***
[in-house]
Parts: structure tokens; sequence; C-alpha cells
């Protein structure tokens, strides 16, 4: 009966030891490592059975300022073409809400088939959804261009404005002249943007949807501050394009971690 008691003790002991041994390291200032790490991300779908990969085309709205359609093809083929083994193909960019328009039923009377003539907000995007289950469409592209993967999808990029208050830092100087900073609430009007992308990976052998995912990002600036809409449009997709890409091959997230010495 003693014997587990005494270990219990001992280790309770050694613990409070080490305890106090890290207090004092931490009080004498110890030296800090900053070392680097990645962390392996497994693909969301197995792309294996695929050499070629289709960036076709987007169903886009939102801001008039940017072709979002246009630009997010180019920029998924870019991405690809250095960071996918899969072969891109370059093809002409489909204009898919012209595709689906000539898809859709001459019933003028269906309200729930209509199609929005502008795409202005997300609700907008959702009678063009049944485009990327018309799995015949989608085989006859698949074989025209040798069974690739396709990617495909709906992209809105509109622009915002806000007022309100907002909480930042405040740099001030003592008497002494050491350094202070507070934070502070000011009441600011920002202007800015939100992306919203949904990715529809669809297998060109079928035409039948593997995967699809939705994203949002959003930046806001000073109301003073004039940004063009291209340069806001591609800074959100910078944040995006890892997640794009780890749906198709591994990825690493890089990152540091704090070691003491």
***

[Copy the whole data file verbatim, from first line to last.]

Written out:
[in-house]
Parts: structure tokens; sequence; C-alpha cells
């Protein structure tokens, strides 16, 4: 009966030891490592059975300022073409809400088939959804261009404005002249943007949807501050394009971690 008691003790002991041994390291200032790490991300779908990969085309709205359609093809083929083994193909960019328009039923009377003539907000995007289950469409592209993967999808990029208050830092100087900073609430009007992308990976052998995912990002600036809409449009997709890409091959997230010495 003693014997587990005494270990219990001992280790309770050694613990409070080490305890106090890290207090004092931490009080004498110890030296800090900053070392680097990645962390392996497994693909969301197995792309294996695929050499070629289709960036076709987007169903886009939102801001008039940017072709979002246009630009997010180019920029998924870019991405690809250095960071996918899969072969891109370059093809002409489909204009898919012209595709689906000539898809859709001459019933003028269906309200729930209509199609929005502008795409202005997300609700907008959702009678063009049944485009990327018309799995015949989608085989006859698949074989025209040798069974690739396709990617495909709906992209809105509109622009915002806000007022309100907002909480930042405040740099001030003592008497002494050491350094202070507070934070502070000011009441600011920002202007800015939100992306919203949904990715529809669809297998060109079928035409039948593997995967699809939705994203949002959003930046806001000073109301003073004039940004063009291209340069806001591609800074959100910078944040995006890892997640794009780890749906198709591994990825690493890089990152540091704090070691003491």